Unfortunately yes, this is quite possible and, at least in certain contexts, rather likely. Most good graduate programs in mathematics (and presumably elsewhere) see very high grades in general from their applicants. One or two imperfect grades can be easily dismissed (still, better is better...) but a failing grade is a big red flag. In many (American, I don't know how it is elsewhere) graduate programs, the minimum GPA required to maintain good standing is 3.0. Thus a lackluster performance in a graduate course often results in something like a B/B+. There is a lot of variation here and many problems make a de facto distinction between lower level / core courses in which "grades count" and higher level / optional courses in which it may well be expected that everyone gets the highest possible grade more or less automatically. Either way, a failing grade in a graduate course looks especially bad.

The more courses you take, the more one can discount any one grade. But if as you say you will be applying for admission and/or scholarships with one out of four grades a failing grade: well, I'm sorry to say it, but that doesn't sound good at all.

What can you do? First I would look into the prospect of getting the grade changed (though of course it may not be possible and in certain circumstances it may not even be appropriate to ask). If that's not possible, the matter becomes how to explain the grade in a way which makes it minimally alarming to people who are evaluating your application. In this regard I have to be honest again and say that your given explanation is not a great one: there was one problem set that was worth 40% of your grade, you didn't turn it in on time, and there was no way for you and/or the course instructor to rectify the situation? Not good. Your perspective may well be that the course instructor was an extremely unreasonable, ungenerous individual. And you may be right, but that doesn't really fix the fact that you didn't meet the course requirements. Maybe your entire program is somehow off...which is still not great.

I would try to have at least one faculty recommendation letter explicitly address this situation and explain it in a way which somehow allays the above concerns.

  • Will none of the papers I publish before I graduate help them over look this? Are grades weighed more than published papers? Also, there's no GPA for my degree. – user119264 Sep 12 '14 at 16:48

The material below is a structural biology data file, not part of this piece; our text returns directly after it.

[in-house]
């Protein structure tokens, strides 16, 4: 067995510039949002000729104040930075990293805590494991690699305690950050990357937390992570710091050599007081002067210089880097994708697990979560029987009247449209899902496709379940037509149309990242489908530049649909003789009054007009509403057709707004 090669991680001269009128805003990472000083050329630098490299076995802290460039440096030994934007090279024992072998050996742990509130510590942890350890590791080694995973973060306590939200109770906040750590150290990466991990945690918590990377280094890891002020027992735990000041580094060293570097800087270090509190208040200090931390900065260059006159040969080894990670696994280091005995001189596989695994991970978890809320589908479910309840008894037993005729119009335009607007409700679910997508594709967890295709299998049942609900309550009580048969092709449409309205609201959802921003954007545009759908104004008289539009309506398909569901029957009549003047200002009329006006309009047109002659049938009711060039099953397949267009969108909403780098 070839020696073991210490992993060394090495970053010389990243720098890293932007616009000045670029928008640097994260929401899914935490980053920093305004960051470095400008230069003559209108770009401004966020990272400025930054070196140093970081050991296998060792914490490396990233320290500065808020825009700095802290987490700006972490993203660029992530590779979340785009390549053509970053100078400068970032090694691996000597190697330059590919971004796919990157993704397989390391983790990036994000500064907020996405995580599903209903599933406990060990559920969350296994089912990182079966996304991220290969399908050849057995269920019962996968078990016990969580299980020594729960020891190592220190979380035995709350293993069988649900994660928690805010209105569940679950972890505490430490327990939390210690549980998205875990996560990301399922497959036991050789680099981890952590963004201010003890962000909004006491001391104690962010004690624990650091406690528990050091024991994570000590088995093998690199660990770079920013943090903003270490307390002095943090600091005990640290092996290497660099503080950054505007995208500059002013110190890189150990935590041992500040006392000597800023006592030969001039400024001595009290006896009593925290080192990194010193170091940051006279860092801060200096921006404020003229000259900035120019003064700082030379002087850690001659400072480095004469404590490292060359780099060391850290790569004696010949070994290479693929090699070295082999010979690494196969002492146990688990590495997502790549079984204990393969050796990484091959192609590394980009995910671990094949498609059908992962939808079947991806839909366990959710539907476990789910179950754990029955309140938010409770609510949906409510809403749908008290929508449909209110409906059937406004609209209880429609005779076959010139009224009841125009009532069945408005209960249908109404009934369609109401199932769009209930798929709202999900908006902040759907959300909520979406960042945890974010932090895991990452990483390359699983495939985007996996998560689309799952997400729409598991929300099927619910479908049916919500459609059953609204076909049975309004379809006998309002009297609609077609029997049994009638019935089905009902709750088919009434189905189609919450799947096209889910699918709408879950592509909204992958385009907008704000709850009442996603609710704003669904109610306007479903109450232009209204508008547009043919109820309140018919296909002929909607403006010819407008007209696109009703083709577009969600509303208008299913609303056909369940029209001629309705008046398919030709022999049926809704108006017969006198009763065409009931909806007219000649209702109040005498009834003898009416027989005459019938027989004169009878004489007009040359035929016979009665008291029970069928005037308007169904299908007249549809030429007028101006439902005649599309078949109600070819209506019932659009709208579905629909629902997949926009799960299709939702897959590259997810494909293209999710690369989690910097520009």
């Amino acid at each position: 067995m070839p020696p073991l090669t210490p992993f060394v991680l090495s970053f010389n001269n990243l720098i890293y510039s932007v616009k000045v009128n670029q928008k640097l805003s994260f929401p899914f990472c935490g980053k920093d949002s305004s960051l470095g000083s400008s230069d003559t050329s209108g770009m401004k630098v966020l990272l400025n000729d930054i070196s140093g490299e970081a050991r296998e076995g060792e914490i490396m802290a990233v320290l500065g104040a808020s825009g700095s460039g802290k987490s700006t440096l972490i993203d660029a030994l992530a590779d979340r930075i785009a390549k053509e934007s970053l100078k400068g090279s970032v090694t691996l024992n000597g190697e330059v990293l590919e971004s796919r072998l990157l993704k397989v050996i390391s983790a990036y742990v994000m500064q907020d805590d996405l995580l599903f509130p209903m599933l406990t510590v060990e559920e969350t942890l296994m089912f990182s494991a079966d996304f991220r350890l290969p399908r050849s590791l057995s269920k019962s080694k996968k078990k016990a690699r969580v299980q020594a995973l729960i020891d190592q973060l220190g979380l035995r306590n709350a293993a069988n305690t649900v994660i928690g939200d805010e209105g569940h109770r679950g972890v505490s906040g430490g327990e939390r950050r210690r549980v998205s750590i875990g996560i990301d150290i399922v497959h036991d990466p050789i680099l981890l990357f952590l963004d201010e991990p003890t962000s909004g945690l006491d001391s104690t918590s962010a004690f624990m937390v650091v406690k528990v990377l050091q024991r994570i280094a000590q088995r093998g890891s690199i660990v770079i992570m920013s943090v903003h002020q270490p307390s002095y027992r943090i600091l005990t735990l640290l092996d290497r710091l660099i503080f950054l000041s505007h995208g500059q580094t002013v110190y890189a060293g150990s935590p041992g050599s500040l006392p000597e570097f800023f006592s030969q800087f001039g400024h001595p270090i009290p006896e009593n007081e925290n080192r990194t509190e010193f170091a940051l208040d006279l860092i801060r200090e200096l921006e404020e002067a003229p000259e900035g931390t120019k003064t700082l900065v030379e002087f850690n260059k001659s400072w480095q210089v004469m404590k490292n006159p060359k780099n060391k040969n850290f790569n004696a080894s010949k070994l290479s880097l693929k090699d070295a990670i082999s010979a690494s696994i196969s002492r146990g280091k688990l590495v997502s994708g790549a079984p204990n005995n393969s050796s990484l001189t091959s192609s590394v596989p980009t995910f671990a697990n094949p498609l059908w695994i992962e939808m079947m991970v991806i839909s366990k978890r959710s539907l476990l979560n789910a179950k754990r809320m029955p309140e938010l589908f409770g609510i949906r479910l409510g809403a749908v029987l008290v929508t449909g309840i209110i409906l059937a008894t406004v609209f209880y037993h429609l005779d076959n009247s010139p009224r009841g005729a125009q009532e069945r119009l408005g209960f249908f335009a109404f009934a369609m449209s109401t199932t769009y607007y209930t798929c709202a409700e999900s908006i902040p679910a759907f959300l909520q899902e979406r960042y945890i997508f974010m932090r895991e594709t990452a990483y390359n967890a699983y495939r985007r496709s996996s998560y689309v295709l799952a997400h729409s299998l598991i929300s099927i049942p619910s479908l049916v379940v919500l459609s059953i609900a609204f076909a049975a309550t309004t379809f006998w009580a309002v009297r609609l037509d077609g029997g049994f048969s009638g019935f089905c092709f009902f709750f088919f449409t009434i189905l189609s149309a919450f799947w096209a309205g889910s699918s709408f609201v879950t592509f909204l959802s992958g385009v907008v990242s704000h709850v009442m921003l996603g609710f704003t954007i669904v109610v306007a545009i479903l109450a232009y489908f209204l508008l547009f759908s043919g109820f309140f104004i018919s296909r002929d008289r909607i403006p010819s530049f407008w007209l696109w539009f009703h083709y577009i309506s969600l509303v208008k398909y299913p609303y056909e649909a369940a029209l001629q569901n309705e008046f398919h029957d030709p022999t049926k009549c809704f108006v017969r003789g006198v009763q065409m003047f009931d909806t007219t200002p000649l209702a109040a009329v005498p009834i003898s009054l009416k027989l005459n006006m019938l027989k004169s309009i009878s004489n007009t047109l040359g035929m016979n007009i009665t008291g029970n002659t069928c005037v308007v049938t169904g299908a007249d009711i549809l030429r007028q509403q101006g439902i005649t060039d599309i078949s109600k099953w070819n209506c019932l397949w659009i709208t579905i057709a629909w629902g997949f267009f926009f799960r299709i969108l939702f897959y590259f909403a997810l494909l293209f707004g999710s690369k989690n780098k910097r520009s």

• Yes, published papers will certainly help, much more so if they are solo papers or if for each coauthored paper you get a letter from a senior coauthor describing your contributions. For most PhD programs in mathematics, applicants simply do not have significant published work, and admissions committees are skeptical that work done by undergraduate students actually represents their own work. No GPA for your degree confuses me (you mention a transcript): do you mean that all your courses are pass/fail? What program are you in? Somewhere in the UK, I presume? – Pete L. Clark Sep 12 '14 at 17:10
  • Also, although good grades are good everywhere, my comments about importance of research over mastery of content is, I have learned, rather particular to pure mathematics. If you are studying applied math, your research may be a more serious part of your application. On the pure math side, most of the people admitted to the top programs are not being admitted because of their research. So research has to be amazingly strong to make a decisive difference. – Pete L. Clark Sep 12 '14 at 17:13
  • I'm in an M.Phil programme (and it's actually in the Caribbean, but the system is UK influenced) meaning that emphasis is placed on research only. In other departments, such as Chemistry and Life Sciences, there's only a technical writing course that grad students are required to do and sometimes they allow M. Phil students to take M. Sc courses to help with their research. So there wasn't any need for a GPA system for that programme specifically. – user119264 Sep 12 '14 at 17:19
  • Well, hmm. I'm afraid I'm not really familiar enough with your situation to provide further advice. Good luck. – Pete L. Clark Sep 12 '14 at 17:29